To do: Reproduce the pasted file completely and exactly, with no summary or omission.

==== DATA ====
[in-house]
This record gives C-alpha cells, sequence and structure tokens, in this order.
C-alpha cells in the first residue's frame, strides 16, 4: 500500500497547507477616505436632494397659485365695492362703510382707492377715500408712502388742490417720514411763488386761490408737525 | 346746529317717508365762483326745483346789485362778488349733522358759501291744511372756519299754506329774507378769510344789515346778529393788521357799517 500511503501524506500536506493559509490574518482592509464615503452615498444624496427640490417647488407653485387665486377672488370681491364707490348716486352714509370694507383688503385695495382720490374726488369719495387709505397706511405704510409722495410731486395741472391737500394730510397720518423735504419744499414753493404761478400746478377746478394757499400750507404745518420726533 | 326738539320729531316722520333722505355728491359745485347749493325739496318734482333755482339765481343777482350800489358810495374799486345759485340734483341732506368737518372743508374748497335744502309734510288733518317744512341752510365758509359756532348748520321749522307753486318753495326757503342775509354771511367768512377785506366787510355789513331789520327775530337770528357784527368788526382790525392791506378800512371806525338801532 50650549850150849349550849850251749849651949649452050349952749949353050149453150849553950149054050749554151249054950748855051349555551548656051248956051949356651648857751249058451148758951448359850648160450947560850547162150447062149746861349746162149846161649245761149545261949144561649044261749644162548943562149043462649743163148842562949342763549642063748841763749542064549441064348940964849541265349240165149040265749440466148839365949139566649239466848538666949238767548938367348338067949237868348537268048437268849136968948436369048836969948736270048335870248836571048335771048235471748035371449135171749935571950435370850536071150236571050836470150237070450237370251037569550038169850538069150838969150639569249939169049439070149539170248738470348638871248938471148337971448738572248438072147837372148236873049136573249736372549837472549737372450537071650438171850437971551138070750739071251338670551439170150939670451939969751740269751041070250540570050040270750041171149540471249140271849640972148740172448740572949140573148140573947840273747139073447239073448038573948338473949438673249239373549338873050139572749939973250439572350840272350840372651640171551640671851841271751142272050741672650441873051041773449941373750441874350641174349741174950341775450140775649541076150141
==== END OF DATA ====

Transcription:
[in-house]
This record gives C-alpha cells, sequence and structure tokens, in this order.
C-alpha cells in the first residue's frame, strides 16, 4: 500500500497547507477616505436632494397659485365695492362703510382707492377715500408712502388742490417720514411763488386761490408737525 | 346746529317717508365762483326745483346789485362778488349733522358759501291744511372756519299754506329774507378769510344789515346778529393788521357799517 500511503501524506500536506493559509490574518482592509464615503452615498444624496427640490417647488407653485387665486377672488370681491364707490348716486352714509370694507383688503385695495382720490374726488369719495387709505397706511405704510409722495410731486395741472391737500394730510397720518423735504419744499414753493404761478400746478377746478394757499400750507404745518420726533 | 326738539320729531316722520333722505355728491359745485347749493325739496318734482333755482339765481343777482350800489358810495374799486345759485340734483341732506368737518372743508374748497335744502309734510288733518317744512341752510365758509359756532348748520321749522307753486318753495326757503342775509354771511367768512377785506366787510355789513331789520327775530337770528357784527368788526382790525392791506378800512371806525338801532 50650549850150849349550849850251749849651949649452050349952749949353050149453150849553950149054050749554151249054950748855051349555551548656051248956051949356651648857751249058451148758951448359850648160450947560850547162150447062149746861349746162149846161649245761149545261949144561649044261749644162548943562149043462649743163148842562949342763549642063748841763749542064549441064348940964849541265349240165149040265749440466148839365949139566649239466848538666949238767548938367348338067949237868348537268048437268849136968948436369048836969948736270048335870248836571048335771048235471748035371449135171749935571950435370850536071150236571050836470150237070450237370251037569550038169850538069150838969150639569249939169049439070149539170248738470348638871248938471148337971448738572248438072147837372148236873049136573249736372549837472549737372450537071650438171850437971551138070750739071251338670551439170150939670451939969751740269751041070250540570050040270750041171149540471249140271849640972148740172448740572949140573148140573947840273747139073447239073448038573948338473949438673249239373549338873050139572749939973250439572350840272350840372651640171551640671851841271751142272050741672650441873051041773449941373750441874350641174349741174950341775450140775649541076150141